Clara smiled again and said, “I have the perfect dog for you. I wasn’t going to pair her with you initially, but I think she would do great in Baltimore.” Clara, Cpl. Ken Lampp (another dog trainer), and I walked to the first kennel, and out came Lexi (then known as Sheba). I know how cliché it sounds, but I loved her from the moment I saw her. Lexi walked out of the kennel and was very calm, but her tail was wagging, and as Cpl. Lampp was putting on her leash, Lexi gave him a bunch of kisses on his hands.
Cpl. Lampp, Lexi, and I walked outside so we could be introduced to each other without distractions. Lexi sat at Cpl. Lampp’s side and I kneeled down to pet Lexi, who looked at me, took two steps toward me, and began licking all over my hand and arm. From that moment forward, Lexi and I were partners.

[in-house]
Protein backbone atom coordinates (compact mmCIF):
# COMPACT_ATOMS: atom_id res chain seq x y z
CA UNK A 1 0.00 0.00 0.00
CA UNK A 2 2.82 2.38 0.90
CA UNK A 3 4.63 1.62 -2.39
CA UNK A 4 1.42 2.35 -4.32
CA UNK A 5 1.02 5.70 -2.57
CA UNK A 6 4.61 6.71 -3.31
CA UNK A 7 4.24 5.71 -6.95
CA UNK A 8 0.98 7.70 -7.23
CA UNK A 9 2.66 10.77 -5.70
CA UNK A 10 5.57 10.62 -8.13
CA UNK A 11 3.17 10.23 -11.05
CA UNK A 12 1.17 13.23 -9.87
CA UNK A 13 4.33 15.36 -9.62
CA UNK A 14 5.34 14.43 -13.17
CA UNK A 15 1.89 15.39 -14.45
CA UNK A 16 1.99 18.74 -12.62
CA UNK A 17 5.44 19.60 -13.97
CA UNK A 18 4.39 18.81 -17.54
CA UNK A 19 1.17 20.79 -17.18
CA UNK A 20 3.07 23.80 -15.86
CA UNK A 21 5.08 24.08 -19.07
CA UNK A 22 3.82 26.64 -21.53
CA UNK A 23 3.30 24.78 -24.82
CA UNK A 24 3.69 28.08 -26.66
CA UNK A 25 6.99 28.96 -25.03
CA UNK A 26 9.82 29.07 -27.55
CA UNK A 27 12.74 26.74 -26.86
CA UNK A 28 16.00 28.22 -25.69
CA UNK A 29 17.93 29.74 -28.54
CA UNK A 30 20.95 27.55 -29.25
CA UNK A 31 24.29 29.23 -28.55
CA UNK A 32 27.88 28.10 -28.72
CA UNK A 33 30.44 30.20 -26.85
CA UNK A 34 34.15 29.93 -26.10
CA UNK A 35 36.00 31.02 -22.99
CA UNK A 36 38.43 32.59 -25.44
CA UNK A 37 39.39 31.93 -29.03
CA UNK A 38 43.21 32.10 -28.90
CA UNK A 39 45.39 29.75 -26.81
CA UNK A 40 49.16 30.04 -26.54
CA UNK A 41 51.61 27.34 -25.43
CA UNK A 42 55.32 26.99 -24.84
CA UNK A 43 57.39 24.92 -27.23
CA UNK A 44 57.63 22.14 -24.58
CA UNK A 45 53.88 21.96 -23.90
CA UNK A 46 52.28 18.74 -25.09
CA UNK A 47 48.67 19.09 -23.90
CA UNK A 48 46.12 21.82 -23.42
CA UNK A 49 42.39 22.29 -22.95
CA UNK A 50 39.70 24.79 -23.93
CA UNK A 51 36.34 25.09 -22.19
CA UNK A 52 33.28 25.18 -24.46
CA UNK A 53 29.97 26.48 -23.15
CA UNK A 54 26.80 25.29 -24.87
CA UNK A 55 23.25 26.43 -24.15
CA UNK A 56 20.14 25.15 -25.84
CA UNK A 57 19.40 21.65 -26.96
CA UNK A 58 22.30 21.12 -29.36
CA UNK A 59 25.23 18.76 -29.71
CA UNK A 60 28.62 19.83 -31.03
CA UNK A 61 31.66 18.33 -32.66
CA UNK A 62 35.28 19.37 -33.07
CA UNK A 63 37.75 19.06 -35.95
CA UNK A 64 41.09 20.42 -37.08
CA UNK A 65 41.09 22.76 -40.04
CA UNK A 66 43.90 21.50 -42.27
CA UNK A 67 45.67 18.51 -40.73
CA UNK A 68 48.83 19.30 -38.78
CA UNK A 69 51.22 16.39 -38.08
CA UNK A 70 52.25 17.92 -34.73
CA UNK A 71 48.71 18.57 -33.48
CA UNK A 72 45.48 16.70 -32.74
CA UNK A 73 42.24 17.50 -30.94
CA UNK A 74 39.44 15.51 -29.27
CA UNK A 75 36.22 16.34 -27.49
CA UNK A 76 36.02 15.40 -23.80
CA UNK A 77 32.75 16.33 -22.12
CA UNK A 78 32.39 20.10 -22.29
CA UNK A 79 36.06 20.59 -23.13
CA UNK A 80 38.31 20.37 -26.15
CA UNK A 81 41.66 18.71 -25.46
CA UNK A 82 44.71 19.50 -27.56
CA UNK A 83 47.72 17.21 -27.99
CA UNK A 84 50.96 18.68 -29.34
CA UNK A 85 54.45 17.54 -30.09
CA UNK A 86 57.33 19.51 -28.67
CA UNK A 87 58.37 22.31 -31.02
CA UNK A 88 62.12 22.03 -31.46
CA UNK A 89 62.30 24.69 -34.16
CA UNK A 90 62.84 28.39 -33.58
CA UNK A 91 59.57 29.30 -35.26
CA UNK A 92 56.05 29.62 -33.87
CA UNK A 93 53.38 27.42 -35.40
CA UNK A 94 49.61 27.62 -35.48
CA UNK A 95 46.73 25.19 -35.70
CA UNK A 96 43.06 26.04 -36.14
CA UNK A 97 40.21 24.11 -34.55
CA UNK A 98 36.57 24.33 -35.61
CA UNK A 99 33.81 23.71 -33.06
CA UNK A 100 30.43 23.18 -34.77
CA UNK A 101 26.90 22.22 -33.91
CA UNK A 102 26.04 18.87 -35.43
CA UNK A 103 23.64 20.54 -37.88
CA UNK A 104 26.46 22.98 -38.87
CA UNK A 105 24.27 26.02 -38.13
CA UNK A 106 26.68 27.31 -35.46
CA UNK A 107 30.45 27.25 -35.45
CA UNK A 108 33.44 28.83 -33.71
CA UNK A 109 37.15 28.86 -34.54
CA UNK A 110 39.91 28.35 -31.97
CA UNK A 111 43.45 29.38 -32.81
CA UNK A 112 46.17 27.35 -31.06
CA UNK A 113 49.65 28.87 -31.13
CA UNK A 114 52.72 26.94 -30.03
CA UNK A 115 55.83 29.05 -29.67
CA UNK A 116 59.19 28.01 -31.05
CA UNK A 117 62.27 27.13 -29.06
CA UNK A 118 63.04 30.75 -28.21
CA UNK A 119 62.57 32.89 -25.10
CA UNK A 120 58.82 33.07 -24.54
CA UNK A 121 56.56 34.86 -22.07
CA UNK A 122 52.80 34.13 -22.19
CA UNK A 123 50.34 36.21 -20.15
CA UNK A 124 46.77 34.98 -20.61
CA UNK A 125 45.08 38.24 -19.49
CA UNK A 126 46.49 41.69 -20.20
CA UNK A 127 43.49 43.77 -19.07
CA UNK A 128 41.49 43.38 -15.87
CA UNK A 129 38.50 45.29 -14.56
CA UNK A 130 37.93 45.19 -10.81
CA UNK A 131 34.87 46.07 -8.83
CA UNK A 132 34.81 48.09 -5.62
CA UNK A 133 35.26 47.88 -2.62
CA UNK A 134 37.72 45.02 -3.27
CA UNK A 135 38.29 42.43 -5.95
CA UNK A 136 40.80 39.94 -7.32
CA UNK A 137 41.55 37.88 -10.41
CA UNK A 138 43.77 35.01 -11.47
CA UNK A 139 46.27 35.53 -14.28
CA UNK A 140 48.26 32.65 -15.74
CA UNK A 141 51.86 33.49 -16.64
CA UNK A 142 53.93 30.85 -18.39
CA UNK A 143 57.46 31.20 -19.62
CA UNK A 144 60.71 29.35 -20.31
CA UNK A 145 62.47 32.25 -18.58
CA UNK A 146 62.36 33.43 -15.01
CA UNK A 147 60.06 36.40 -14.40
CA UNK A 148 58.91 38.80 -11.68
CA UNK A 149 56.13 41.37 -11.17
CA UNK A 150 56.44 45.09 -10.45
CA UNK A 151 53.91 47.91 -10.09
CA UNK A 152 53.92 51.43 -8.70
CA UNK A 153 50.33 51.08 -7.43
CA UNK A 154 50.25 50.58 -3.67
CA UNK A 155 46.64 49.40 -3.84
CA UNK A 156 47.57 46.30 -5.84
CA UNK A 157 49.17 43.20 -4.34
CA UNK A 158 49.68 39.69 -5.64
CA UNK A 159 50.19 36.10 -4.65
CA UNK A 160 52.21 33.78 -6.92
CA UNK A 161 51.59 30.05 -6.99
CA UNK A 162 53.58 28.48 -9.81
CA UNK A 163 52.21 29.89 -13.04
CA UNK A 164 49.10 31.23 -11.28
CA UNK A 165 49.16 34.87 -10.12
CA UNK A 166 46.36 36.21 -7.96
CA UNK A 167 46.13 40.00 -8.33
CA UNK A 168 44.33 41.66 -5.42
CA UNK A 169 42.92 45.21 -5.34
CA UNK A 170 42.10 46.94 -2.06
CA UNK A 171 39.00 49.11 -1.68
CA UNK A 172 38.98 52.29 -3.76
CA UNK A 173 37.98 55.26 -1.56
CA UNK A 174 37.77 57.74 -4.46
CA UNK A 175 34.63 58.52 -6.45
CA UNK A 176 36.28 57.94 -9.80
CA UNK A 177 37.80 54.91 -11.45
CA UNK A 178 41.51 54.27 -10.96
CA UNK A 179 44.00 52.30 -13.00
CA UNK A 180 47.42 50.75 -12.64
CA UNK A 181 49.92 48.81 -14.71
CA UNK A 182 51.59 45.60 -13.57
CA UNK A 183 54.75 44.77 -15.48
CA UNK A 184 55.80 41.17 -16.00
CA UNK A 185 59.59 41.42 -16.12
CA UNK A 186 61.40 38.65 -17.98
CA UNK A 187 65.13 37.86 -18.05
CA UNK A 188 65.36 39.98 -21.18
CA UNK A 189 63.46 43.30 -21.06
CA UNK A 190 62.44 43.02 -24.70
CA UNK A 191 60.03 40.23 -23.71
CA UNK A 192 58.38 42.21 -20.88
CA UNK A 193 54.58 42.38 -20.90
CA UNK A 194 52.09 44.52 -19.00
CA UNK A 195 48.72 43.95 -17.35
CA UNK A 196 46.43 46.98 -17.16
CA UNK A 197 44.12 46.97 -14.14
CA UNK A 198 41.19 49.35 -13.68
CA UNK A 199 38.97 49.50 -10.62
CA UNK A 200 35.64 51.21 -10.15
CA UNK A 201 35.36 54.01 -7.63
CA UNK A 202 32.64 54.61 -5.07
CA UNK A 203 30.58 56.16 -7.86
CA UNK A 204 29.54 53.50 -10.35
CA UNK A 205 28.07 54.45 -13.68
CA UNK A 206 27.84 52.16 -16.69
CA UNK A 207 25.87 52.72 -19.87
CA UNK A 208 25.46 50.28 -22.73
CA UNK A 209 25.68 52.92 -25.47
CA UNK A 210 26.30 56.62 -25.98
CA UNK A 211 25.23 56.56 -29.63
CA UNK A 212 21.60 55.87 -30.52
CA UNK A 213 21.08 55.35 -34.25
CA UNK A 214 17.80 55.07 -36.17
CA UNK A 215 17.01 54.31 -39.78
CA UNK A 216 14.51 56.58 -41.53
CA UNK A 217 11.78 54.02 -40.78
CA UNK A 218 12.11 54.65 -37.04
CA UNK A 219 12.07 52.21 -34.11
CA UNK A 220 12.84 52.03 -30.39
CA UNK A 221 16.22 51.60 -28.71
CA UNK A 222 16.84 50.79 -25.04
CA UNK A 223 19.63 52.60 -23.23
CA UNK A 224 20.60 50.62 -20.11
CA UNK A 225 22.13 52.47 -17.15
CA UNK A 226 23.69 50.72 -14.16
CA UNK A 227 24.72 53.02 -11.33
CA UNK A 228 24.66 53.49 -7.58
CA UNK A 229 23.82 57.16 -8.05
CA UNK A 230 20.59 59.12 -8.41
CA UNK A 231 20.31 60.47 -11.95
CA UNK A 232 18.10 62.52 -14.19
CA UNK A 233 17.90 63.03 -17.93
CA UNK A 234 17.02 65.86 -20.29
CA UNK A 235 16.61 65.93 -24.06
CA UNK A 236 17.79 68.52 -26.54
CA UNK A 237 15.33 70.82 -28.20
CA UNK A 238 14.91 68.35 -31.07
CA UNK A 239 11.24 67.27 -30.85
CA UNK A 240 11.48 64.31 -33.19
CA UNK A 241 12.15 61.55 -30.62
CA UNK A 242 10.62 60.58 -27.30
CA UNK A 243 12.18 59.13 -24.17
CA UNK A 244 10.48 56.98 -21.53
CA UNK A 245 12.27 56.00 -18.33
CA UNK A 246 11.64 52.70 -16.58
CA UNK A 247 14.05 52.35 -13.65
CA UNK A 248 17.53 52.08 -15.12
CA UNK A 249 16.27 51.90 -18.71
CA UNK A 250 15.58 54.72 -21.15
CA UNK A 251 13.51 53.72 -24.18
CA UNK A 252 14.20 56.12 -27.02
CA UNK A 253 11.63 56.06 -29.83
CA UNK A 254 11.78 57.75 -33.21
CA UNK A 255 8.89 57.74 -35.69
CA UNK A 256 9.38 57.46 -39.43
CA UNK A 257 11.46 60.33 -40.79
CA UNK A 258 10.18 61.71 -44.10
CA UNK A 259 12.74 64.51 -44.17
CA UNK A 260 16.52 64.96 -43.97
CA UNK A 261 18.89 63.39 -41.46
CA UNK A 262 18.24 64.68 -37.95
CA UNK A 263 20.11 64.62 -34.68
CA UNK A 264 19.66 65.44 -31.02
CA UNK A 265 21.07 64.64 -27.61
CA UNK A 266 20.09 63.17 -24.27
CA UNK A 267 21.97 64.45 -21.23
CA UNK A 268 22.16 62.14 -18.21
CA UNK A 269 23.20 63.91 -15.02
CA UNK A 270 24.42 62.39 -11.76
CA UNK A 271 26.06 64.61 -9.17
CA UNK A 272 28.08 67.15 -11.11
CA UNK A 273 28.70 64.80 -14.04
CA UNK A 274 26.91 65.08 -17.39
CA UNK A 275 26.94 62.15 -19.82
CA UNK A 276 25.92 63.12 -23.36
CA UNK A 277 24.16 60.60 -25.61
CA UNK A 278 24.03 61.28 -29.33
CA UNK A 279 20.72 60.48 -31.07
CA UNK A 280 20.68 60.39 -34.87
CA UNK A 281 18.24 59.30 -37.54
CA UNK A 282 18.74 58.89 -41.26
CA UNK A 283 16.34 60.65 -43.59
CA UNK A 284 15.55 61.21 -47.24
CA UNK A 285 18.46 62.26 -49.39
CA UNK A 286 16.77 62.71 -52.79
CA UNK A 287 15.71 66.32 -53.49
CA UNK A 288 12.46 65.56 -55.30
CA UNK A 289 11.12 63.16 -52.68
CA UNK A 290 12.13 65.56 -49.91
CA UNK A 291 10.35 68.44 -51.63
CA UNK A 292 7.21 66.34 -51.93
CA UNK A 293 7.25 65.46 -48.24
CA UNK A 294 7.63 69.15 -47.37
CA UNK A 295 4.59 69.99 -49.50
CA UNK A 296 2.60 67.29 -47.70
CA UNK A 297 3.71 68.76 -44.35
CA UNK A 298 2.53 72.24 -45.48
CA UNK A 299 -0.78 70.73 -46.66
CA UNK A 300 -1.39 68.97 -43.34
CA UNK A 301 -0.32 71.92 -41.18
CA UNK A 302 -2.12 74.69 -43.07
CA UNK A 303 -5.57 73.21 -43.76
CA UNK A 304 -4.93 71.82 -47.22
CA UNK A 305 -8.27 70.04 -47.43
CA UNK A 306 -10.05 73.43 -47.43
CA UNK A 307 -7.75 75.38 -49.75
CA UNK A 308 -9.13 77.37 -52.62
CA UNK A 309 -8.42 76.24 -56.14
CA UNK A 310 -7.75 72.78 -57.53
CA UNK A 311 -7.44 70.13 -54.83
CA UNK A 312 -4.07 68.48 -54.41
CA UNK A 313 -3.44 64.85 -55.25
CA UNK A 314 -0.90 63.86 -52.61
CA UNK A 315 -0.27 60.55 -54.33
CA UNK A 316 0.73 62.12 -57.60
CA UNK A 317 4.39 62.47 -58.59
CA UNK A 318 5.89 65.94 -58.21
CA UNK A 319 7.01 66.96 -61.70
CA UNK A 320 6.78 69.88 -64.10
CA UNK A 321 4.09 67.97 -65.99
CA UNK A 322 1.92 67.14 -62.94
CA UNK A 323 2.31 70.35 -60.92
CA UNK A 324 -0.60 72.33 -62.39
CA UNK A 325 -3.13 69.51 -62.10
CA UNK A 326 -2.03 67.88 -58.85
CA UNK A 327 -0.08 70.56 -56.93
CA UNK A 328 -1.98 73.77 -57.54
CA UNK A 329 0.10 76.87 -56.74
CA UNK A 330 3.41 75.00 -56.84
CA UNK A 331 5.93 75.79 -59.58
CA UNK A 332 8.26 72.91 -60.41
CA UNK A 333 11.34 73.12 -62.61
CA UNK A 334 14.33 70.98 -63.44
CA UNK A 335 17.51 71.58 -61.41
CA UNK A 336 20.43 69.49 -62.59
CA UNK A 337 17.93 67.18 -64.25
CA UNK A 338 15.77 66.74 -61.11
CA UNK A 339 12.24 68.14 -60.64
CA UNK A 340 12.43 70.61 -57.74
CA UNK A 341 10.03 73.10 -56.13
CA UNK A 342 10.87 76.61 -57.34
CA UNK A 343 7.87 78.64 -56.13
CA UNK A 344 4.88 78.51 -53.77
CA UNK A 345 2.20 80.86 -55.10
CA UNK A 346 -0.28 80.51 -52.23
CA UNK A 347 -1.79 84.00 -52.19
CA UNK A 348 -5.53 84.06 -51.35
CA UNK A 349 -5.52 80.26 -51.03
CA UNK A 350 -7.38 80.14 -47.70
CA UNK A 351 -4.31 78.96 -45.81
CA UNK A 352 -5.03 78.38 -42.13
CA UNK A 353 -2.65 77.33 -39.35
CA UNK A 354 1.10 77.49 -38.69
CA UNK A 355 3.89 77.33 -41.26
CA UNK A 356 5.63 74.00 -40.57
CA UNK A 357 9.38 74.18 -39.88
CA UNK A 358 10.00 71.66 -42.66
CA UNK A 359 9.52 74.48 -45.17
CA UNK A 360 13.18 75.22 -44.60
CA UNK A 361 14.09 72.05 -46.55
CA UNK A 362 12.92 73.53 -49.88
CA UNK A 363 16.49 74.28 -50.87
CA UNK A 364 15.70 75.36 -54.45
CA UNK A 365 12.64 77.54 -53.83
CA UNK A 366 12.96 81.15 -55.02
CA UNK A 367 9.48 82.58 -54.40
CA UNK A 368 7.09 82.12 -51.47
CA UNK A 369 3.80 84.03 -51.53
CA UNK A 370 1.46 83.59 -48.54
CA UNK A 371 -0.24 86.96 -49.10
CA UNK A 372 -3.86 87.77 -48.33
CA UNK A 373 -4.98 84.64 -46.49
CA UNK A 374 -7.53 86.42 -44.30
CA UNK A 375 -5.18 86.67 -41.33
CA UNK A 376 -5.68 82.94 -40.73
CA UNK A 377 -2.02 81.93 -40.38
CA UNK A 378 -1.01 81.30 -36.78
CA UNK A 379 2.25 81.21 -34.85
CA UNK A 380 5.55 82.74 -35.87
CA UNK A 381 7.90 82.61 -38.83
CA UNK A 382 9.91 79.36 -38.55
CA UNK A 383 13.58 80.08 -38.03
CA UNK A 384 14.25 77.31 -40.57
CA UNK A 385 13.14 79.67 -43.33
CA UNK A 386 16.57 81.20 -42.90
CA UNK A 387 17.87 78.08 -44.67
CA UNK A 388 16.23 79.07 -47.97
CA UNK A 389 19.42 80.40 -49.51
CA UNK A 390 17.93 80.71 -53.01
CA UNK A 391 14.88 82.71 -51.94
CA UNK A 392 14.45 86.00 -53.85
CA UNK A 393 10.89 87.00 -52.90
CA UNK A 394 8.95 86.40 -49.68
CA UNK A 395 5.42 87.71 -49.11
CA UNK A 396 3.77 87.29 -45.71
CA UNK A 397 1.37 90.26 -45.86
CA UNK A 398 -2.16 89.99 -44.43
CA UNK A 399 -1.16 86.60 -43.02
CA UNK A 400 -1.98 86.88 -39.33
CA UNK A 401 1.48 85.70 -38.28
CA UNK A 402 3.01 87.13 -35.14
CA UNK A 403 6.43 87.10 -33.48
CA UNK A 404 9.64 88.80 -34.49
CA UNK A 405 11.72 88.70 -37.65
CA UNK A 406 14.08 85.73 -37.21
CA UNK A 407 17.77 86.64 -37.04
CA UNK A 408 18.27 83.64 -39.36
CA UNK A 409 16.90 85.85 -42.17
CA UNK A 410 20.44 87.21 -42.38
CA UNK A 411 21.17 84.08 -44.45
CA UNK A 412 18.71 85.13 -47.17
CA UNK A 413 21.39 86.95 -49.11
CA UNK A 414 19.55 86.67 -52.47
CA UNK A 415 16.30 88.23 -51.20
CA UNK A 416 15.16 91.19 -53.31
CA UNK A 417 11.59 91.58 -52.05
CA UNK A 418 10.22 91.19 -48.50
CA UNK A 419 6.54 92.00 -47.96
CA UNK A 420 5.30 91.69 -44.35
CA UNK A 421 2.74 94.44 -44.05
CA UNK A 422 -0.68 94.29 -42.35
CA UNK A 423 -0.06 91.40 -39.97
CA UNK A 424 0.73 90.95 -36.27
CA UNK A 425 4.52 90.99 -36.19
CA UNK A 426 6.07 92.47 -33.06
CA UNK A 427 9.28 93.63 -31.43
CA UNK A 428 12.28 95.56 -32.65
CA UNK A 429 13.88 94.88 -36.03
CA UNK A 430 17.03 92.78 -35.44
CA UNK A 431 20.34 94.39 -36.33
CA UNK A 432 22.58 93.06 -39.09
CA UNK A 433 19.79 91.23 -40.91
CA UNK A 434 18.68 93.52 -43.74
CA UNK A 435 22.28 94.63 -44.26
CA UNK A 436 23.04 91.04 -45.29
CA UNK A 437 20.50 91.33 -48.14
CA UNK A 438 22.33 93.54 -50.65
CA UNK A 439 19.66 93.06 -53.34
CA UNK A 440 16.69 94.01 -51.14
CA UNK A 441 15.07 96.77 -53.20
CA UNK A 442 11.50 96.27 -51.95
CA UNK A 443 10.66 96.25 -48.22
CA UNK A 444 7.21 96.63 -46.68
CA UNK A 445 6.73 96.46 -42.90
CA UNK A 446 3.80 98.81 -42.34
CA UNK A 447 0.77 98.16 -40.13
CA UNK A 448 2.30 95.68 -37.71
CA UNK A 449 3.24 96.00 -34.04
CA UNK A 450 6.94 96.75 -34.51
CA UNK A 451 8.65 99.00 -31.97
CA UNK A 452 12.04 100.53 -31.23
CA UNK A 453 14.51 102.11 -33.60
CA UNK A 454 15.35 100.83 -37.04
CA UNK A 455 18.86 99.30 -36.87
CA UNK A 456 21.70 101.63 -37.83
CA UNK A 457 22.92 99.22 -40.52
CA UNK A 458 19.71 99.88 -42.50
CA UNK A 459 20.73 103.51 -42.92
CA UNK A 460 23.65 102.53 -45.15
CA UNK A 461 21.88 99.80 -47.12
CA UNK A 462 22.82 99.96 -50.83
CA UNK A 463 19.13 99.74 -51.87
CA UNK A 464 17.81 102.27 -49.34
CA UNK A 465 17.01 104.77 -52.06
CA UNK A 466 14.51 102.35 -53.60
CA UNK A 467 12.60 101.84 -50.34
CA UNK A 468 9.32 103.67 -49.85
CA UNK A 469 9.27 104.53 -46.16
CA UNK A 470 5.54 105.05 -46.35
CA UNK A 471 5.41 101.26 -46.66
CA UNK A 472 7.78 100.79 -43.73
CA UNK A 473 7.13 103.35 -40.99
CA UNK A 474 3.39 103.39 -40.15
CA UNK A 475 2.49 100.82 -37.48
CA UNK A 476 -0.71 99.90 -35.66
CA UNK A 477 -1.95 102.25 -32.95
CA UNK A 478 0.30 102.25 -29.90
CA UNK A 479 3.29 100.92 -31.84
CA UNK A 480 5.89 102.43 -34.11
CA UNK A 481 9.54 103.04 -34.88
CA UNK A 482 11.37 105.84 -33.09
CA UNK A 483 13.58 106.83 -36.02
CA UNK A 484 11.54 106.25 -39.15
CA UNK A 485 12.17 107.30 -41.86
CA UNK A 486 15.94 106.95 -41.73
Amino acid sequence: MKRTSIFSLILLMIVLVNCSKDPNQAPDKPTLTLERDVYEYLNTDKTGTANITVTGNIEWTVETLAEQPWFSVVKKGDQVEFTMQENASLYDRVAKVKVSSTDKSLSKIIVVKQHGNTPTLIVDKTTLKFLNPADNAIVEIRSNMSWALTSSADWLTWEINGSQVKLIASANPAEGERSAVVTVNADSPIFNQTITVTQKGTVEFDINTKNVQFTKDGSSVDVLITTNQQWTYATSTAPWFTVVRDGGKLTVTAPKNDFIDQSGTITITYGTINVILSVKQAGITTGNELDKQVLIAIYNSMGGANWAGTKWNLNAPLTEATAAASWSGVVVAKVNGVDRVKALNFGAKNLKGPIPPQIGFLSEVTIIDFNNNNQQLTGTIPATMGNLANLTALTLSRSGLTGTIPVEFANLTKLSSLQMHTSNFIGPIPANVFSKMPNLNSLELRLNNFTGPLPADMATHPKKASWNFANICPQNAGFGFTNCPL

I took a picture of Lexi and sent it to everyone I could think back in Baltimore. She was an instant hit with everyone who saw the picture. Lexi and I spent the rest of the week bonding while training her to obey my commands. The class took daily trips to crowded establishments such as Home Depot, the cruise ship port, and the county jail so that we handlers could see how to handle our K-9s in certain situations. The week flew by, and Friday was graduation day, which was bittersweet for me. I had enjoyed all of the training down in Florida, but I was ready to get Lexi back to Baltimore to get her acclimated with her new home and new UMB family.